People should never estimate someone's capabilities based on a diagnoses. A lot of people see she has Down syndrome and automatically make assumptions about what she might be able to do. —Sue Brown, mother
Karrie Brown's junior year started with a photo.
What quickly followed was the trip of a lifetime for this 17-year-old who has Down syndrome and autism — to a modeling gig in California.
Illinois resident Sue Brown, Karrie's mother, posted a picture to Facebook on Aug. 12 of her daughter wearing Wet Seal's line of plus-size clothing, introduced to select store locations on Aug. 30. And the response to her daughter's back-to-school garb started flooding in.
"It was the first day of her junior year," Sue said in an interview with Deseret News. "All the sudden, friends with daughters with Down syndrome sent emails asking where I found clothes that fit her. I told them Wet Seal; that's where I buy all of her clothes. She wants to be a model for them."
Sue and a friend set up a Facebook page for Karrie: Karrie Brown — Modeling the Future.
The Facebook "likes" kept coming, and Wet Seal, the clothing company that boasts trendy clothes for a reasonable price, took notice of Karrie.
"We set up the Facebook page on Tuesday at 1:30 p.m., and by noon on Wednesday, I got a message asking to talk about my daughter," Sue said.
The company offered Sue a deal: If Karrie could get 10,000 Facebook likes by that Friday, they would give the teenager a big surprise.
Before noon on Thursday, Karrie's Facebook page had received more than 11,000 likes.
Wet Seal flew Karrie and her mom to a studio in Los Angeles for a photo shoot.
And the company is living up to its mission.
"We use the power of fashion and fun to help our girl express her individuality and fit in — while standing out," according to the Wet Seal website.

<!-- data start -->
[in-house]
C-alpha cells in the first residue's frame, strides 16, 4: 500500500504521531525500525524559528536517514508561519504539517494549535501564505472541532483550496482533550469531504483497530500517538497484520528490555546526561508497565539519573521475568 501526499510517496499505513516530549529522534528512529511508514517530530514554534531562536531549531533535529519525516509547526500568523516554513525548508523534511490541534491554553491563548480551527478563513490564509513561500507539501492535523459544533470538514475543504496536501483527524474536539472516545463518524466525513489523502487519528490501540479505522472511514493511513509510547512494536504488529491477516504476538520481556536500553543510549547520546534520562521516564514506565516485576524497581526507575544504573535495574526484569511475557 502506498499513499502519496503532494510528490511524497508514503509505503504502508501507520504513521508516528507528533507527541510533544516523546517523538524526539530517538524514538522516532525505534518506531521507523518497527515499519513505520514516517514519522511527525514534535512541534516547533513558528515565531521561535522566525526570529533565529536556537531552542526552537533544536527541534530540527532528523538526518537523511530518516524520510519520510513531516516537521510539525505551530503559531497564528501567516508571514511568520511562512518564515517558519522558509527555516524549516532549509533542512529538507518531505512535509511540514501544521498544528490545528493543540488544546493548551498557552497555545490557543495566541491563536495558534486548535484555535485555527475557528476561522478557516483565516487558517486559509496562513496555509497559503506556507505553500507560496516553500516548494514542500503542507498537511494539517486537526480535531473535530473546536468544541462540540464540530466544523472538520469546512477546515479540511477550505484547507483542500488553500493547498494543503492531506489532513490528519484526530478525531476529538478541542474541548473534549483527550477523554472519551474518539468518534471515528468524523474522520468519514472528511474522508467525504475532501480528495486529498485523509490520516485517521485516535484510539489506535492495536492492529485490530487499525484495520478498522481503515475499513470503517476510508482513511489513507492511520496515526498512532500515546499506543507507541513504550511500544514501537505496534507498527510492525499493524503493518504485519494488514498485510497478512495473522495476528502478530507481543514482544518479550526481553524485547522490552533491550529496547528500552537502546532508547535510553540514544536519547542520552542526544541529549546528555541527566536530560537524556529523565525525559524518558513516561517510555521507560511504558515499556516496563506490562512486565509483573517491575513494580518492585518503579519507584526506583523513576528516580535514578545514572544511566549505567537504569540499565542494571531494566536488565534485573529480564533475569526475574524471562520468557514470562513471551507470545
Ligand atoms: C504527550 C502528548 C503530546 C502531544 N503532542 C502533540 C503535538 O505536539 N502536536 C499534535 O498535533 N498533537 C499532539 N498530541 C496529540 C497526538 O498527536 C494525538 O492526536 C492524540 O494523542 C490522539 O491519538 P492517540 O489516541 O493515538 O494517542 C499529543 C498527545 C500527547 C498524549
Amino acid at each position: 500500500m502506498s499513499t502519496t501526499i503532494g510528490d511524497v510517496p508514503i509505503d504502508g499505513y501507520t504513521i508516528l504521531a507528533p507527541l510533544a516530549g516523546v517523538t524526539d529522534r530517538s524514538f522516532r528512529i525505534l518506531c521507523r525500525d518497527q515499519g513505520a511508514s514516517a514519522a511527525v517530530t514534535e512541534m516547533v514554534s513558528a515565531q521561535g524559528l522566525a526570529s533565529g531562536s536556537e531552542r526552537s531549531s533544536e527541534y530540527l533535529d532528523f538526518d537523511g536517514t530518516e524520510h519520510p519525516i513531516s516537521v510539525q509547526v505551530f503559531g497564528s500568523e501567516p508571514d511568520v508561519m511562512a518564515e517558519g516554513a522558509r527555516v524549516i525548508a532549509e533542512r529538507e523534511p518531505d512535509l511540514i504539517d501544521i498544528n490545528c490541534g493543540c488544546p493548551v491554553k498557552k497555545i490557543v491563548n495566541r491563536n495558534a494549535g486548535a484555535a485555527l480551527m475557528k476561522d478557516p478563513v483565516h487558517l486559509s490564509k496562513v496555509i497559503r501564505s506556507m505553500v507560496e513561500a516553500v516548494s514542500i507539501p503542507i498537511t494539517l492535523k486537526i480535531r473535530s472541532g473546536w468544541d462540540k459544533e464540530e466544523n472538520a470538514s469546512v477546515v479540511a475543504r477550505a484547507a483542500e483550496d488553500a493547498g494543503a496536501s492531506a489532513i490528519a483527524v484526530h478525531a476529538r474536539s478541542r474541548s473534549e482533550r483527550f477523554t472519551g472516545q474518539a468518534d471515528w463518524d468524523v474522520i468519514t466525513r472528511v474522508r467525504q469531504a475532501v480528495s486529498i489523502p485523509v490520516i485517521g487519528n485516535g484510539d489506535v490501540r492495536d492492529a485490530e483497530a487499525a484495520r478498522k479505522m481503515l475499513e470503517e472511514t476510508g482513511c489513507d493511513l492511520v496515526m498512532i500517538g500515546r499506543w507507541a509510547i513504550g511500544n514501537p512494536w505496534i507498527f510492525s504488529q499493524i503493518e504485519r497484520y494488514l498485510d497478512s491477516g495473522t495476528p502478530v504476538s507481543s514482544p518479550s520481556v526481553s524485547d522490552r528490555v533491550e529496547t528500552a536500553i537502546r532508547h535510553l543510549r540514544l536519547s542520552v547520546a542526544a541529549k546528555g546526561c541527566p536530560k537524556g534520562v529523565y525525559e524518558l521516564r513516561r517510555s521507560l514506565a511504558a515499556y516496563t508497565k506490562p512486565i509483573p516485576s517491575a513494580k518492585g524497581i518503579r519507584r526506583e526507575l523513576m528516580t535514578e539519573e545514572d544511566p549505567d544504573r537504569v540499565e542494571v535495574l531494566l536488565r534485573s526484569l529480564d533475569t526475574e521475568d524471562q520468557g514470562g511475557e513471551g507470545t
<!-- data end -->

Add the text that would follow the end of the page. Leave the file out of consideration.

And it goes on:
Once she was in L.A., Karrie's finesse for modeling came out.
"She was a natural," Sue said. "They asked who taught her all those modeling moves. Nobody did."
Karrie really took off after her request for Justin Bieber tunes to be played was granted.
But it comes as no surprise to her mom, Sue Brown, who says Karrie has been exceeding the expectations of others since she was born.
"When she was born, someone told me that she would only be able to clean tables in a restaurant, and I thought, 'Really? She can't do more than that?'"
While Sue said there is nothing wrong with those jobs, she didn't like the limitations others placed on her child.
And that's the message Sue hopes is conveyed through her daughter's story.
"People should never estimate someone's capabilities based on a diagnoses. A lot of people see she has Down syndrome and automatically make assumptions about what she might be able to do," Sue said.
Sue said she thought life would get back to normal when she and Karrie returned from California. But after what she calls the whirlwind of media coverage, she's glad that Karrie's message is still being shared.
"It's wonderful that (life hasn't gone back to routine)," she said. "It seems like she is inspiring a lot of people."
Because of the success of Karrie's story, Sue is working to create a non-profit organization called Karried Away, which aims to help adults with disabilities find meaningful jobs.
And the future looks bright for Karrie.
"Last night she wanted to be a model again. A couple days before, she wanted to be a librarian."
But for now, Karrie is enjoying having her message shared.
"It's been funny. She's taking it in stride more than I thought she would," Sue said. Typically developing 17-year-olds may have arrogance. But Karrie just grins like, 'Isn't everyone?' She's just taking it in stride."
Emmilie Buchanan-Whitlock is an intern for the Deseret News with Mormon Times. She recently graduated from Brigham Young University-Idaho. Contact her by email: email@example.com or on Twitter: emmiliewhitlock